The DHS Defendants filed the present motion arguing the Plaintiffs fail to state plausible claims for violations of their own constitutional rights under the Fourth Amendment; Plaintiffs may not represent their children in this litigation; the allegations taken as true do not demonstrate the DHS Defendants violated the Fourth Amendment; Plaintiffs' Fourteenth Amendment rights were not violated; and the Plaintiffs fail to allege personal participation by Lorensen and Phillips as required under 42 U.S.C. § 1983. In addition, the DHS Defendants claim they are entitled to qualified immunity in their individual capacities.

         Plaintiffs' response contains several pages of "factual" argument and attached supporting documentation, apparently in the Plaintiffs' effort to prove their claims. However, at this stage of the litigation and in accordance with the motion filed, the Plaintiffs need only demonstrate that their allegations in the Second Amended Complaint state plausible claims for relief. Therefore, the Court has determined that it need not consider such factual arguments or evidence for its analysis. Rather, construing the Plaintiffs' pleading and brief liberally, the Court recognizes the following arguments from the Plaintiffs in response to the motion: they contend that their parental rights were violated when their children were interviewed without notice or consent; they "should be allowed" to represent their children when no attorney has expressed interest in taking the case; the DHS Defendants acted unreasonably by conducting interviews without parental consent or a current court order, and they failed to fulfill their duties to protect the children's Fourth Amendment rights when Defendant Gossett "seized" the children to bring them to the interviews; and the DHS Defendants infringed on their Fourteenth Amendment rights to due process in that the Plaintiffs' "fundamental liberty interest in the care, custody, and management of their children was carelessly and recklessly violated" by the "many inconsistencies in the investigation starting from the credibility of the referral to the collection of invalidated information that is reported as being true." Resp. 22.

         The DHS Defendants reply that Plaintiffs fail to cite any authority contradicting the argument that they cannot bring claims based on their children's constitutional rights; Plaintiffs have no standing to bring Fourth Amendment claims against them; Tenth Circuit precedent holds that case workers interviewing children at school does not constitute a seizure; the Plaintiffs' cited authority was vacated by the Supreme Court, rejected by the Sixth Circuit, and never adopted by the Tenth Circuit; parents may not represent their minor children in federal litigation; Plaintiffs never identify how "brief interviews in the course of a school day so deprived them of the right to the care or management of their children as to rise to the level of a [Fourteenth Amendment] violation"; and Plaintiffs fail to state Fourth Amendment violations because they "do not assert that they were personally subjected to any unreasonable search or seizure as a result of the investigation or its outcome." Reply 5.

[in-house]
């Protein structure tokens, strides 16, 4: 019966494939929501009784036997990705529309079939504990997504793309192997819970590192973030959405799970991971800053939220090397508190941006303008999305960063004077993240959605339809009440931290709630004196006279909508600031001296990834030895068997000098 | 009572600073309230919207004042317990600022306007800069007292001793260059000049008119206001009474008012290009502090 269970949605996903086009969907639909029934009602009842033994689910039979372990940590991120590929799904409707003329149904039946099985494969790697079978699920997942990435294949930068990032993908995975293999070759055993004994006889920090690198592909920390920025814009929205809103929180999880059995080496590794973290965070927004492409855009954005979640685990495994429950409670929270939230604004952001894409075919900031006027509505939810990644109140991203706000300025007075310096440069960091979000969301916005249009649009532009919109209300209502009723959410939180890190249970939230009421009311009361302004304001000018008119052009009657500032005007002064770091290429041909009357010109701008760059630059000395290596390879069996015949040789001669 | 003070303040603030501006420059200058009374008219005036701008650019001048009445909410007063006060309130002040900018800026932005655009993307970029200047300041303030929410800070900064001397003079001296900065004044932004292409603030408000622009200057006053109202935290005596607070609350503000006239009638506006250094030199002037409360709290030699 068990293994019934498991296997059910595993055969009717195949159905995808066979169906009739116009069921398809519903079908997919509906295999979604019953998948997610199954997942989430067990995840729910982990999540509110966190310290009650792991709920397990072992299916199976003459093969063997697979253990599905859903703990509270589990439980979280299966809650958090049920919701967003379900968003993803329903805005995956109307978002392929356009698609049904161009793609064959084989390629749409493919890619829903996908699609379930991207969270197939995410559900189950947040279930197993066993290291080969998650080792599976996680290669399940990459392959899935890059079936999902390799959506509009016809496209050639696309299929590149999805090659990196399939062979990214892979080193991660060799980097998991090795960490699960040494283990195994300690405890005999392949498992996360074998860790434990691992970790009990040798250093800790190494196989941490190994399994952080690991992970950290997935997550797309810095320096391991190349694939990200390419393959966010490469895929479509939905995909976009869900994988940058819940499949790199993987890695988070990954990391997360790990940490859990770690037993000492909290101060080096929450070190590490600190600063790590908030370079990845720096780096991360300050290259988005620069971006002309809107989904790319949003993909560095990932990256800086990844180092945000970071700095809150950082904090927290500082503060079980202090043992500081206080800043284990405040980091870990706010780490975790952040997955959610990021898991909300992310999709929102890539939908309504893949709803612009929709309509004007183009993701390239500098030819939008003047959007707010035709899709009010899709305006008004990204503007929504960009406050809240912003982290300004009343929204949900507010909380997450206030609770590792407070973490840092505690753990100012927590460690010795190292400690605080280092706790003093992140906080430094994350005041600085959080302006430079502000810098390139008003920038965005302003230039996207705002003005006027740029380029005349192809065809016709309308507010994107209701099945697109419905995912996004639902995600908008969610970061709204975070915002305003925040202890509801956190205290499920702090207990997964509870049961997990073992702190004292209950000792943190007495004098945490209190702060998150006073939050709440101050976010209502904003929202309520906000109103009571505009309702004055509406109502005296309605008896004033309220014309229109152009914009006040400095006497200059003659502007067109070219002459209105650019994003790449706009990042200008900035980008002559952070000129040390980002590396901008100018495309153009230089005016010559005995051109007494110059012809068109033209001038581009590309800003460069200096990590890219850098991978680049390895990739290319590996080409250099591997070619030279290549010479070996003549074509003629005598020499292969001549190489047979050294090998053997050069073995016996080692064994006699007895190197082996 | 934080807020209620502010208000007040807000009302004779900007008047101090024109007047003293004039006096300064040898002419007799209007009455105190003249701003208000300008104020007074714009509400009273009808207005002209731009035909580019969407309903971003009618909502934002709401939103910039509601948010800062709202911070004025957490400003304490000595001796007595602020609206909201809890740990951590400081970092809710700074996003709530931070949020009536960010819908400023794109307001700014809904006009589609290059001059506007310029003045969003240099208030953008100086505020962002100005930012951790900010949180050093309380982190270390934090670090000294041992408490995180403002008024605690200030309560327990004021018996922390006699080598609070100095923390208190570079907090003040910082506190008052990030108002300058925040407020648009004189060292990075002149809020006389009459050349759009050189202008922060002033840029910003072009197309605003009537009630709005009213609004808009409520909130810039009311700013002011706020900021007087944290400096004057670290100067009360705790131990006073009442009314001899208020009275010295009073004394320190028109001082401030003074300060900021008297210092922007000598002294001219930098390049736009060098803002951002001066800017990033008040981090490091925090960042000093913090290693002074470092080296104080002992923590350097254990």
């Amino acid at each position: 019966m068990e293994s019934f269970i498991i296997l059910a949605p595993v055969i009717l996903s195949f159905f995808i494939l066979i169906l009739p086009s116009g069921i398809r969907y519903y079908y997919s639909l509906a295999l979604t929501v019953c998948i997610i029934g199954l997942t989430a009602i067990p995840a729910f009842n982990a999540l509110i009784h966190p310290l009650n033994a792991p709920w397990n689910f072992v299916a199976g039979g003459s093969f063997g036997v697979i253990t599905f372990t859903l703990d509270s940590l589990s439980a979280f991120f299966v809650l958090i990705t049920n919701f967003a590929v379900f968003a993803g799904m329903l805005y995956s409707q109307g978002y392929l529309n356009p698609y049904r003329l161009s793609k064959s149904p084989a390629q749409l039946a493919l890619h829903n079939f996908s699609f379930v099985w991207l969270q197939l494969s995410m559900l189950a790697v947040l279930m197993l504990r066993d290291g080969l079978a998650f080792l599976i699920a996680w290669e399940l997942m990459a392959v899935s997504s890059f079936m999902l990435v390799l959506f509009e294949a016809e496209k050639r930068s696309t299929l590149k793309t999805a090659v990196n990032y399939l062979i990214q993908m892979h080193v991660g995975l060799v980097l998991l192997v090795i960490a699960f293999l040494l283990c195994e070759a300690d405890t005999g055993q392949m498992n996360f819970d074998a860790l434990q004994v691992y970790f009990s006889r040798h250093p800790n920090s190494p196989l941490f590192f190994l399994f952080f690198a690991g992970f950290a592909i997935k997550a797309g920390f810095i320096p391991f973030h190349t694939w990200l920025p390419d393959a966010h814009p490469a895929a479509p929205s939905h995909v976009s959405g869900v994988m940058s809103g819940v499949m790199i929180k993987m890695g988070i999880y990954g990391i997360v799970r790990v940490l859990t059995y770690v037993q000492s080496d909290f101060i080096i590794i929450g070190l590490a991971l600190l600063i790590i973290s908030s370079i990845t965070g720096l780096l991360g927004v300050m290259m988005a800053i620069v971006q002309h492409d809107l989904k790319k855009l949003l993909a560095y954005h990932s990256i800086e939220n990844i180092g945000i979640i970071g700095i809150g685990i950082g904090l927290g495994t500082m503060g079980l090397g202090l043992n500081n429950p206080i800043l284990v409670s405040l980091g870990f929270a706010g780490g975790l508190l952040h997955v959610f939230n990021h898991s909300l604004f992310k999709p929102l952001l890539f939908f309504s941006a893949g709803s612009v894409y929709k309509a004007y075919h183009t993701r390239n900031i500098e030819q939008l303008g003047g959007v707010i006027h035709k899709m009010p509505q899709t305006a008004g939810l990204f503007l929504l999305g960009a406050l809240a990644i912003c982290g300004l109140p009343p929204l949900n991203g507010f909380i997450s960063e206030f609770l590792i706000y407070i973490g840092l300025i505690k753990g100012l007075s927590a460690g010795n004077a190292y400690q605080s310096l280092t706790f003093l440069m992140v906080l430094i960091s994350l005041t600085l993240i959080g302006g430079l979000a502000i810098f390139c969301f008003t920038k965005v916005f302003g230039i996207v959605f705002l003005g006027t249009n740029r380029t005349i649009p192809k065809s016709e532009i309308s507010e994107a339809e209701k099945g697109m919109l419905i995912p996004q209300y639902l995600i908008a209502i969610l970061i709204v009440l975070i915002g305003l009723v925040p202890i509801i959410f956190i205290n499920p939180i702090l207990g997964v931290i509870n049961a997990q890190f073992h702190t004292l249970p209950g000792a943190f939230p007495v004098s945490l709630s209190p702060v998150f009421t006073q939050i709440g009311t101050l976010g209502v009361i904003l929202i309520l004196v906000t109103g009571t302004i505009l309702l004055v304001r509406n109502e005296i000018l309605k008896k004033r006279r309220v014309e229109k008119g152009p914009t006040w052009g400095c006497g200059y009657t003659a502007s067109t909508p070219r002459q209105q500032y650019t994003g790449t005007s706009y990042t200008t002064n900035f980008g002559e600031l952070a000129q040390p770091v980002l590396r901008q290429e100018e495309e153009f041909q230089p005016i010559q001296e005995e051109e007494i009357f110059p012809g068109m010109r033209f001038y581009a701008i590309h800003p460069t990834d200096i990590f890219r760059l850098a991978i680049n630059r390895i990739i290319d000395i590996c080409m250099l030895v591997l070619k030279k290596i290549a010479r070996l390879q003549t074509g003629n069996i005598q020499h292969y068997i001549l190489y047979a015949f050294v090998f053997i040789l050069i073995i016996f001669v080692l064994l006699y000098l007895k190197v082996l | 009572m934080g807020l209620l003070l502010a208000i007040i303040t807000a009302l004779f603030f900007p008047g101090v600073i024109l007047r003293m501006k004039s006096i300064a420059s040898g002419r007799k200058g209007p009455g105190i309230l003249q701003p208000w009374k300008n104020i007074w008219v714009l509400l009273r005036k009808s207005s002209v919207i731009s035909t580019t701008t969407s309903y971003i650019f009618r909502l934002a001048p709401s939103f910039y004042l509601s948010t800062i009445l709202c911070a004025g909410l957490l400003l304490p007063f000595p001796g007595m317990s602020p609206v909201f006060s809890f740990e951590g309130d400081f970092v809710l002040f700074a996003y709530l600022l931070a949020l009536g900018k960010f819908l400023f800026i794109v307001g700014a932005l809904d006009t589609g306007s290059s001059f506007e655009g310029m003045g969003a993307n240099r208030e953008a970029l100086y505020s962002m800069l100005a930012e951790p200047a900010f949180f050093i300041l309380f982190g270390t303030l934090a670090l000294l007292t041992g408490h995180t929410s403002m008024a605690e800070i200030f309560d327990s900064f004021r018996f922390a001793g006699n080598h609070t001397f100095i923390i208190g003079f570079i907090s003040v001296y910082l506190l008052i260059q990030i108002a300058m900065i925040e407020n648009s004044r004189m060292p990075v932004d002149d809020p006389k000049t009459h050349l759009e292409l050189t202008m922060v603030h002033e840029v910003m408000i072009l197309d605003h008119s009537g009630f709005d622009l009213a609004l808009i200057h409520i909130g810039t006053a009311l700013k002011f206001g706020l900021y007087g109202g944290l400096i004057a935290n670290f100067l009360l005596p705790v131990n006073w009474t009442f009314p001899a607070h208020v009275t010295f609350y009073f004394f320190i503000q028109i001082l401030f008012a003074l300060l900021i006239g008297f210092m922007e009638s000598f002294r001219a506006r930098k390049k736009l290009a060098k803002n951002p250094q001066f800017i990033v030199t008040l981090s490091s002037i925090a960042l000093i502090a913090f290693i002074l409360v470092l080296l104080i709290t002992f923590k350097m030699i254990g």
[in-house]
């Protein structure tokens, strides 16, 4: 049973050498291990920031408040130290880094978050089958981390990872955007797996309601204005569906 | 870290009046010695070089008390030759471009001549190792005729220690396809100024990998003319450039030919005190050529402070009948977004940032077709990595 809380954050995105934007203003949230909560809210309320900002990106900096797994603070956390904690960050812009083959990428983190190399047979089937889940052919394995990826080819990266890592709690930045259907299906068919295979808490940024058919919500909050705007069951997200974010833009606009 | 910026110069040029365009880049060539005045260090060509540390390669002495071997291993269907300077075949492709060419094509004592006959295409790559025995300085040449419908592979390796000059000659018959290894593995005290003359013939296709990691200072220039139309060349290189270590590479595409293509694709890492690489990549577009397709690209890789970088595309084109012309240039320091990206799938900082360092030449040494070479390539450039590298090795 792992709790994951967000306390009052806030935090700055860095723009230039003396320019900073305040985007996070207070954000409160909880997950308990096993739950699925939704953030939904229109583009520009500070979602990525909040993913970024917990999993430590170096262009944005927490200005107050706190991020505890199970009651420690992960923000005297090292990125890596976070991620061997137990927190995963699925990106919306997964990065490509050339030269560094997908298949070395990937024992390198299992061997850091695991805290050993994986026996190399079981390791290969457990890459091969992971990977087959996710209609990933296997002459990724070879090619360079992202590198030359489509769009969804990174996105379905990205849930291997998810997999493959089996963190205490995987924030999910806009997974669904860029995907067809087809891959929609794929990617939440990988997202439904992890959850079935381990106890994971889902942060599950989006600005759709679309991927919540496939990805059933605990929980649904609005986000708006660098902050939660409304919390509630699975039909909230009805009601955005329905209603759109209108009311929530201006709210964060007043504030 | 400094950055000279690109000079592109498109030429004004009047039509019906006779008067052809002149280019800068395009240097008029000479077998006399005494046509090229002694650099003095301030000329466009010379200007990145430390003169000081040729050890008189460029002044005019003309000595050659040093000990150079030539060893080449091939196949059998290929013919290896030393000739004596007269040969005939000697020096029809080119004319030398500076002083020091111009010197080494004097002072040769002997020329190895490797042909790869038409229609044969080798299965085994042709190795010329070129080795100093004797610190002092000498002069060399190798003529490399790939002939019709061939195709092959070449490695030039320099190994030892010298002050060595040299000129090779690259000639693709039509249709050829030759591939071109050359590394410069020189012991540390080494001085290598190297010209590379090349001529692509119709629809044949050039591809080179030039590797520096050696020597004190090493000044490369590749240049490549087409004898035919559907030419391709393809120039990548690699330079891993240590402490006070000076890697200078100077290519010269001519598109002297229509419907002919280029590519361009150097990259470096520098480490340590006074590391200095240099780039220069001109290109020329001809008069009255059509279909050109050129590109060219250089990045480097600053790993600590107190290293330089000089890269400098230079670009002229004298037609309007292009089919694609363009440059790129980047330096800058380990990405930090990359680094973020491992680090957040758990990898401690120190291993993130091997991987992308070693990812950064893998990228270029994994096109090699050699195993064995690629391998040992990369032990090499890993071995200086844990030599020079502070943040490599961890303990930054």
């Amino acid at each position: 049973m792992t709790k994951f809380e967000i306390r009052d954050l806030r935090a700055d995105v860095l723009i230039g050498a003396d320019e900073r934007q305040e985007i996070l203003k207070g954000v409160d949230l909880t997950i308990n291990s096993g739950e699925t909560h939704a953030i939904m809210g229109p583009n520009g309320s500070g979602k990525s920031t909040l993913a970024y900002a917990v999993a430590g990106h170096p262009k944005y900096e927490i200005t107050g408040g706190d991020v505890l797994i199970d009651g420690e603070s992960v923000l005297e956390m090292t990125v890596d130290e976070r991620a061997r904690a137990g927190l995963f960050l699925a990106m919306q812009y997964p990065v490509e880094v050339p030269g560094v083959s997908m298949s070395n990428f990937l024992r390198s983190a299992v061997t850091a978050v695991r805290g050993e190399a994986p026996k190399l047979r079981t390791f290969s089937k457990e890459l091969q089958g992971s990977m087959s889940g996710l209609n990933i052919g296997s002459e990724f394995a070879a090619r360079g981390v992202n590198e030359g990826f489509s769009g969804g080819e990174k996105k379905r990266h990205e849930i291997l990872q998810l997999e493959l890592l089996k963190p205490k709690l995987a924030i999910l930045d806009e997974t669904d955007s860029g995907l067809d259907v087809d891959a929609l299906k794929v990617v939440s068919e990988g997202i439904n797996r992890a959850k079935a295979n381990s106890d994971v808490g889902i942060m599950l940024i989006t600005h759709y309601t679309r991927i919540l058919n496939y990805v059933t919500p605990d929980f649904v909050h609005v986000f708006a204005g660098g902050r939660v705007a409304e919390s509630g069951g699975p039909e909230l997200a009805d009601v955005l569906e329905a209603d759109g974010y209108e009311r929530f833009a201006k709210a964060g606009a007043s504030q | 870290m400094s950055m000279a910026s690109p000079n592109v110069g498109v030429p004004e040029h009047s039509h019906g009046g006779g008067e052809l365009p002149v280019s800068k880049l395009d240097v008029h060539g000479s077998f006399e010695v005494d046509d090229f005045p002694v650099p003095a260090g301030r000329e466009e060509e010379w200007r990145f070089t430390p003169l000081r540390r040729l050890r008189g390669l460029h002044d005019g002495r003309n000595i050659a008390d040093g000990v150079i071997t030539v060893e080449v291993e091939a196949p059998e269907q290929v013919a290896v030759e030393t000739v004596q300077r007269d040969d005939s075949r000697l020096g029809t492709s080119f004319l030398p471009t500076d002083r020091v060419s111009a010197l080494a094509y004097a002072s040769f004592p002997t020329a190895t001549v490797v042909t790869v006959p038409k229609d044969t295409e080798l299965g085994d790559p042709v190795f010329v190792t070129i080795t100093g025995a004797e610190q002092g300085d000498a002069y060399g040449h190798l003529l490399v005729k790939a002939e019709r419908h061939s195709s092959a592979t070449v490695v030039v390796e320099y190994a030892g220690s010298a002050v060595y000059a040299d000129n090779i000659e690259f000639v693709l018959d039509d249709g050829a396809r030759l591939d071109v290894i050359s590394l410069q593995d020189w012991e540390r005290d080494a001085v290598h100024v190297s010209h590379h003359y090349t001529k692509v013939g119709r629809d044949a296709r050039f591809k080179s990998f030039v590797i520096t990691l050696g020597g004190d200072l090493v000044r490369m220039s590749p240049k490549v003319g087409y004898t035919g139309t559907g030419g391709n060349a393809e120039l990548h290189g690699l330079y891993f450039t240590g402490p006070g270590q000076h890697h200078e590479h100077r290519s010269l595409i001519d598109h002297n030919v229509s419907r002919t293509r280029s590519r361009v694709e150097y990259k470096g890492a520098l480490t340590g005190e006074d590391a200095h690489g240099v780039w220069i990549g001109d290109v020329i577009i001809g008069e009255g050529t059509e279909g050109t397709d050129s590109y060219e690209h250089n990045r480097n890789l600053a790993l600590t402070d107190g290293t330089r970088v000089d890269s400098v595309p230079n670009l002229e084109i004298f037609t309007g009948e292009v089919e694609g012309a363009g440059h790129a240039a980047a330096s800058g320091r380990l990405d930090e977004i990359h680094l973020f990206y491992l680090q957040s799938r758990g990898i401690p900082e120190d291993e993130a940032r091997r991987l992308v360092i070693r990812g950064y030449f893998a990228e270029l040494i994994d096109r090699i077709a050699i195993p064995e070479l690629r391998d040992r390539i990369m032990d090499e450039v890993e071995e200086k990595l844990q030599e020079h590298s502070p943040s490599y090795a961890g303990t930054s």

I. Dismissal Pursuant to Fed.R.Civ.P. 12(b)(6)

         "To survive a motion to dismiss, a complaint must contain sufficient factual matter, accepted as true, to 'state a claim to relief that is plausible on its face.'" Iqbal, 556 U.S. at 678 (quoting Bell Atlantic Corp. v. Twombly, 550 U.S. 544, 570 (2007)). Plausibility, in the context of a motion to dismiss, means that the plaintiff pled facts which allow "the court to draw the reasonable inference that the defendant is liable for the misconduct alleged." Id. Twombly requires a two-prong analysis. First, a court must identify "the allegations in the complaint that are not entitled to the assumption of truth, " that is, those allegations which are legal conclusions, bare assertions, or merely conclusory. Id. at 679-80. Second, the Court must consider the factual allegations "to determine if they plausibly suggest an entitlement to relief." Id. at 681. If the allegations state a plausible claim for relief, such claim survives the motion to dismiss. Id. at 680.

         Plausibility refers "to the scope of the allegations in a complaint: if they are so general that they encompass a wide swath of conduct, much of it innocent, then the plaintiffs 'have not nudged their claims across the line from conceivable to plausible.'" Khalikv. United Air Lines, 671 F.3d 1188, 1191 (10th Cir. 2012) (quoting Robbins v. Okla.,519 F.3d 1242, 1247 (10th Cir. 2008)). "The nature and specificity of the allegations required to state a plausible claim will vary based on context." Kan. Penn Gaming, LLC v. Collins,656 F.3d 1210, 1215 (10th Cir. 2011). Thus, while "the 12(b)(6) standard does not require that [a] [p]laintiff establish a prima facie case in her ...